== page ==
Collaboration and communication with patients is key to helping legitimate pain patients, with real-time monitoring useful for catching misusers of codeine only.
Most people who become dependent on over-the-counter codeine do so in the process of treating chronic pain – and so the real-time system monitoring its sale will only address part of a significant problem, say pain management stakeholders.
Pharmacists may be able to use the increased scrutiny on codeine sales as a gambit in talking to chronic pain sufferers about ways to address their condition.
“Real-time monitoring is going to be effective at catching misusers of codeine, but it has no answers to managing a legitimate pain patient who is calling for help,” says Joyce McSwan, clinical pharmacist, pain educator and Persistent Pain Program manager at the Gold Coast Primary Health Network.
“What’s necessary is to understand the complexity of the problem, and to want to work in this space that requires you to be more interactive with your patient and more collaborative. This has to come from where the patient is looking at the problem, and not be something we try and force on them,” she told the AJP.
The accidental addict
Long-term use of opioids – whether via prescription or over the counter – is not appropriate for the management of non-cancer chronic pain, says Lesley Brydon, CEO of Painaustralia, which alongside other organisations has worked with the Pharmacy Guild on creating its real-time management program for OTC codeine sale.
But it frequently happens because access to the multidisciplinary approach needed by patients varies wildly.
“The highest prescription of opioids is amongst lower socio-economic groups and in rural and remote areas; one of the issues for these patients is lack of access to services,” she told the AJP.
She cited the Australian Atlas of Healthcare Variation, which showed that the number of prescriptions for opioids was more than 10 times higher in the area with the highest rate compared to the area with the lowest rate.
For example, residents in parts of western New South Wales, western Victoria, rural areas of South Australia, some coastal regions of Queensland and the central highlands of Tasmania, were being prescribed opioids at rates of between 78,731 to 110,172 per 100,000 people.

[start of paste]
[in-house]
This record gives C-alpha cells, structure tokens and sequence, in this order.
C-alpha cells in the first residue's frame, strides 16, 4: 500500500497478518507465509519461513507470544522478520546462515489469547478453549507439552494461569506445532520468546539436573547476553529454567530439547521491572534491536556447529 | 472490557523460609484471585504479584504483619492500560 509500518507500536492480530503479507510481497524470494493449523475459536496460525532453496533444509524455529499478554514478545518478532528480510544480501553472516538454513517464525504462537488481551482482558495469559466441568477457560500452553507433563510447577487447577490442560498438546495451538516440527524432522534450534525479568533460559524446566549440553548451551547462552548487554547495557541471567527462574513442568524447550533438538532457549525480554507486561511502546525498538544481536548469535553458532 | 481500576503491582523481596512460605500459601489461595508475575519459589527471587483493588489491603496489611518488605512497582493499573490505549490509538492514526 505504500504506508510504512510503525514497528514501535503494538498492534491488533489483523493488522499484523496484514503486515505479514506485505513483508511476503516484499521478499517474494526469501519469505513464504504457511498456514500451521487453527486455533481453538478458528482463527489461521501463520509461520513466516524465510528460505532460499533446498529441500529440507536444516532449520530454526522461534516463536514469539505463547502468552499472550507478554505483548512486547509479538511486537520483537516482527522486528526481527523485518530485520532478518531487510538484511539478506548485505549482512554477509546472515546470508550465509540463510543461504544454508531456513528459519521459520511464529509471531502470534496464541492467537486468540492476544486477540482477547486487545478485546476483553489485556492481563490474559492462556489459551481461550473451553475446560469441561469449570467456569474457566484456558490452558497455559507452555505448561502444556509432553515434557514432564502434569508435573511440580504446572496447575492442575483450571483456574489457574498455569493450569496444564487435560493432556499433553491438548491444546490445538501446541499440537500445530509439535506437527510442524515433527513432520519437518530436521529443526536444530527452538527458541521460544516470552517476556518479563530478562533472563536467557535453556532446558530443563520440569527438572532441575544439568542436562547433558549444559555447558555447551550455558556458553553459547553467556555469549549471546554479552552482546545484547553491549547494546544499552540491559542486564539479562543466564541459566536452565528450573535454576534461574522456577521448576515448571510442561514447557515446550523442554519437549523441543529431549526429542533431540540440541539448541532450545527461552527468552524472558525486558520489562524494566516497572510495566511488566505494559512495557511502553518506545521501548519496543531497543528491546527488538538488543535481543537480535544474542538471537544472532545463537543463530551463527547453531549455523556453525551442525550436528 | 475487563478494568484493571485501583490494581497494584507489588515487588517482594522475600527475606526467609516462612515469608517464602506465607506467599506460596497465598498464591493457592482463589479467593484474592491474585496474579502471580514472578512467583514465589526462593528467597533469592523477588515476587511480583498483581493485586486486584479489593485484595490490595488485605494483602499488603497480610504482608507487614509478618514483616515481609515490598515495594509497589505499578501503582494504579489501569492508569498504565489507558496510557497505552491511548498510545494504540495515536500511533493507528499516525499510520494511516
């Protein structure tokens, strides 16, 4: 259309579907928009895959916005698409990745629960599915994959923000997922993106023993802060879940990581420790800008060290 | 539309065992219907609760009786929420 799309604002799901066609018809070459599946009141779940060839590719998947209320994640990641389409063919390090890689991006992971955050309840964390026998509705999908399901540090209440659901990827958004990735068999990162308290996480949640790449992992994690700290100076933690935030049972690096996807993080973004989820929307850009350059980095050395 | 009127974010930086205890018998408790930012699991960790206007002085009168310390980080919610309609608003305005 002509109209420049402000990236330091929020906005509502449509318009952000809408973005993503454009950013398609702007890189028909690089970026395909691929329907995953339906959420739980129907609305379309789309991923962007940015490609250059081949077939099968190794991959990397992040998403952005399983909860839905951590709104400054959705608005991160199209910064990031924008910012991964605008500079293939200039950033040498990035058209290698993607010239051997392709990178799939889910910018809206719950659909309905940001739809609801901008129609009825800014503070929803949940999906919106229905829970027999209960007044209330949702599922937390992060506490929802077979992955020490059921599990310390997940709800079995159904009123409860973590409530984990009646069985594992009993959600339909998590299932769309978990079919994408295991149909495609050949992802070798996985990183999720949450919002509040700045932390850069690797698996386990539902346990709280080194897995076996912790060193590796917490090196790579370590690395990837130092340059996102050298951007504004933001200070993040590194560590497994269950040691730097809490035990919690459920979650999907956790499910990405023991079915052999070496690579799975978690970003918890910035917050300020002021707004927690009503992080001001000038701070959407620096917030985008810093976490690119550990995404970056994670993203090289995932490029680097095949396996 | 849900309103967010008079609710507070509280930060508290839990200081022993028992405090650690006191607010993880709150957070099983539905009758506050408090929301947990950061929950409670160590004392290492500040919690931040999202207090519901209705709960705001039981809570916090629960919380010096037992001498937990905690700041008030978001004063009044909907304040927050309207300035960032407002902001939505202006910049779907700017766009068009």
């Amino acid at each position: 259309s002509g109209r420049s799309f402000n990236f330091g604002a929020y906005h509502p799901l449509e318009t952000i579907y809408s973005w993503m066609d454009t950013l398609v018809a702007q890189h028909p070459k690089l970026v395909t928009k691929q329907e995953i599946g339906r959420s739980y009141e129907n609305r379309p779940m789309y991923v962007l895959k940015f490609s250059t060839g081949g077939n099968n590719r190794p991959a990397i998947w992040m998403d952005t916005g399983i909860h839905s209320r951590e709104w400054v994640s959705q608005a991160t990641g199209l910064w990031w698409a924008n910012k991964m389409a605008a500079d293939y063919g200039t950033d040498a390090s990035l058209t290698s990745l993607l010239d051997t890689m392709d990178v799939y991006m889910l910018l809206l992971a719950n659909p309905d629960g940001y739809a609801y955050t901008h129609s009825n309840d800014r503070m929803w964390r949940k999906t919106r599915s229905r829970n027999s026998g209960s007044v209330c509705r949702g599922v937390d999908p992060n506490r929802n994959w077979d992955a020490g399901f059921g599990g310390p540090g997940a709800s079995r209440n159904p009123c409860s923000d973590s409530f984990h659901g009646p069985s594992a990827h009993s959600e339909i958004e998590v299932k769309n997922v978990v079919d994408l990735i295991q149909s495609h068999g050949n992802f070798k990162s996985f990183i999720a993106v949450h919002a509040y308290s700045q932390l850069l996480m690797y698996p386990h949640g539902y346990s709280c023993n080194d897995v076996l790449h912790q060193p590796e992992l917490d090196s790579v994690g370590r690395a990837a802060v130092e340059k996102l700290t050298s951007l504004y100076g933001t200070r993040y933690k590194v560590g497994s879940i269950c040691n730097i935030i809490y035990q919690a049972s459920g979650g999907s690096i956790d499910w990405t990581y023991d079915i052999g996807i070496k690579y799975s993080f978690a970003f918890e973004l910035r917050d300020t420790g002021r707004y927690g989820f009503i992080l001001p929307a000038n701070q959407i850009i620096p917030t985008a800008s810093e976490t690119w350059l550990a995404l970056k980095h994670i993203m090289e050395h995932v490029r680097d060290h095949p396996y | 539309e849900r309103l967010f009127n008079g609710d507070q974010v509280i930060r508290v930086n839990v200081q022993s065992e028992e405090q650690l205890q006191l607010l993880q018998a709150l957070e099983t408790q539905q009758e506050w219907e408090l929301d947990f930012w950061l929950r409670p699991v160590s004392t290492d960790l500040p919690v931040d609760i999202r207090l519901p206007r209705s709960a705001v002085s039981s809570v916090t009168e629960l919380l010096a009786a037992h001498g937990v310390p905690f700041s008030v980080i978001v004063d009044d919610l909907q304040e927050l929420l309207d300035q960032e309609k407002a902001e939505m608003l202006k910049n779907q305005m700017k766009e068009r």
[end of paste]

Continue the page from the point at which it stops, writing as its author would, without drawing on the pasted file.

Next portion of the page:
In contrast, prescribing rates in areas of higher socioeconomic status and in major cities, including Sydney’s north shore and Melbourne’s eastern suburbs, were much lower at 10,945 to 34,416 per 100,000 people.
At the time of the Atlas’ release, Painaustralia said the data highlighted the need for the Federal Government to implement the National Pain Strategy, which calls for all Australians to have access to multidisciplinary pain management.
“We think there’s altogether too much reliance on medicines for management of chronic pain,” Brydon says.
“But in these areas where there’s no access to multi-disciplinary services, the only thing a GP can really do is write a script.”
McSwan says that despite measures to educate patients about the possibility of codeine addiction – such as on-pack stickers advising of the risk – many not only remain unaware of the dangers, but may not have ever been spoken to by a health professional about them.
“These people who are inadvertently using a lot of codeine – it’s not that they want to,” she says. “Some have never been asked about a better way. So if you’re picking up on them, you still need the skills to address the ongoing issue that the real-time monitoring system is picking up.
“Real-time monitoring is not a pain management tool. Some pharmacists might look at it that way, but it’s not.
“It will invalidate genuine persistent pain sufferers who had no other option. It’s often assumed that they go down that road because they want to, but few do.
“You can’t change OTC codeine into ice or anything like that; yes, it can cause euphoria, but seeking that usually starts with pain. Sub-acute pain turns into chronic, they’ve felt they have no other option and then when it provides relief, they think it’s the bee’s knees and keep using it. In most cases the patient just had no idea there was a problem.
“When you provide these patients with support and real options, I’m confident in saying that 100% of the time the patient will take on the new opportunities to manage their pain that you have given them.”
She says that when issues such as rebound pain and withdrawal symptoms are explained, it becomes clear that few patients had any understanding that they were harming themselves.
“When they realise how ineffective codeine really is for chronic pain, patients are usually very interested in the idea that they’d rather do better.”
For more, see the March 2016 edition of the AJP.